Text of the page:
Career paths in perfumery: Édouard Fléchier, Nicole Benitta, Noël Guihot and Pierre Dinand look back on their first steps.
Whether they chose to go into perfumery or not, training in perfumery at school is not (always) the guarantee of a successful career in this field of activity, which is only open to passionate people.
Édouard Fléchier, by his own admission, followed in his parents’ footsteps by choosing perfumery as a profession, having been cradled in this world since childhood. It is quite naturally towards a classical training that he goes to learn the profession of perfumer and enters the school of Roure to follow these teachings and to acquire the required competences of the environment. He tells us how Jean Carles, director of the school at the time, created the Roure method to train his apprentices. According to his testimony, the training and apprenticeship at Roure is done in 3 stages. First, a time is devoted to the assimilation of the raw materials, then once this knowledge is mastered comes the training and the learning of the chords. Finally, once the base of knowledge is established, we come to the schemes, during which the apprentices have the mission to reproduce the formulas of the most famous perfumes.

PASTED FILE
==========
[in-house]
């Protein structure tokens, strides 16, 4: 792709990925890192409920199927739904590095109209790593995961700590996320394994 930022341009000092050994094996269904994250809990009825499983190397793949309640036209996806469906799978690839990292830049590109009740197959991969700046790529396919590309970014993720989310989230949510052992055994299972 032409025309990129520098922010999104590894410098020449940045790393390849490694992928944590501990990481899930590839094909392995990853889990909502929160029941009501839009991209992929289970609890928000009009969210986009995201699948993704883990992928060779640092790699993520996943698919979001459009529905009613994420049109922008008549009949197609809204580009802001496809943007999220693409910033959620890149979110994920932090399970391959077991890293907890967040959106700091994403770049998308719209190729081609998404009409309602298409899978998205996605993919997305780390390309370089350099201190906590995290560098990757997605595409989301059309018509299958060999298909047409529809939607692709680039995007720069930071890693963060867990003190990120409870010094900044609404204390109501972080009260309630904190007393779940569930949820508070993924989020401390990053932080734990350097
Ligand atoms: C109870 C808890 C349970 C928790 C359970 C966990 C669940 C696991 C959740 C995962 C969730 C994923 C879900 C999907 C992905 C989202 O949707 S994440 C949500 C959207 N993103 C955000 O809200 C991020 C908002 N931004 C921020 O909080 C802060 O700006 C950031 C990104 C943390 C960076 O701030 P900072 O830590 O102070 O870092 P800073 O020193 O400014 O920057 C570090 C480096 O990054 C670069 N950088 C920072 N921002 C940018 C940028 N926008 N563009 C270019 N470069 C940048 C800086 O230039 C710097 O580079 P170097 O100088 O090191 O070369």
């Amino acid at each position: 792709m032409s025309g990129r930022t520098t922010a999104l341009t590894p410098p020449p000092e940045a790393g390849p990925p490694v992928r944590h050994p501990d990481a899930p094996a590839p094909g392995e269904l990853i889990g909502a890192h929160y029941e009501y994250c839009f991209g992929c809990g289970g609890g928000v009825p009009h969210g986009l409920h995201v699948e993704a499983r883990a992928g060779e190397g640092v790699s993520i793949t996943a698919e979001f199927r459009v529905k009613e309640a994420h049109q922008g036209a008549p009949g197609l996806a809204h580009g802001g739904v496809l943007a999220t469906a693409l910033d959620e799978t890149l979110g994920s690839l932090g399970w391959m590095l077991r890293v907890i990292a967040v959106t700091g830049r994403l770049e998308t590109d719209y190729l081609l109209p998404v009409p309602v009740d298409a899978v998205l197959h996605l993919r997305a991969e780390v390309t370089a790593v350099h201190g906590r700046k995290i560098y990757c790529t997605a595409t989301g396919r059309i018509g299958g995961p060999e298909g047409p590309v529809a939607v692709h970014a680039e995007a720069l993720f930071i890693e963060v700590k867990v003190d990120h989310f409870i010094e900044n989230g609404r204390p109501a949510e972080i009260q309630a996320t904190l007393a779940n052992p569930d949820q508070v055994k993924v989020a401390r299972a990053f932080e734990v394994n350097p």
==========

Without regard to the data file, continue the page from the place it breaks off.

A long and complete apprenticeship of 3 years of rigor, delivered by Roure, which was the basis of his future formulations as a perfumer.
Nicole Benitta, his assistant at Roure, trained in weighing and learning the equipment necessary for chemistry before becoming a true perfumer’s assistant during her years spent at the side of Édouard Fléchier. A trajectory started by opportunity that she has never regretted.
Noël Guihot did not follow the classic path of perfumery school since he arrived (by chance) accidentally at the Trévise workshops and as the 13th employee of the small structure as a dishwasher, he evolved with the growth of the company. At the beginning, he started weighing to help his colleagues and little by little, he trained himself in weighing to become today the expert in the field of application.
For Pierre Dinand, his trajectory was to be quite different but once again, perfumery knows how to open its doors to those who love experimentation and refinement. Initially thinking he had wasted his years of study at the Beaux-Arts, Pierre Dinand was happy to see that his apprenticeship was not in vain and that, on the contrary, it constituted a solid base for his work as a bottle designer. The “man of 1000 bottles” even confides on the proximity between the making of a house and the elaboration of a perfume bottle.
To each his own, the history of perfumery has been written through all the stories left behind.
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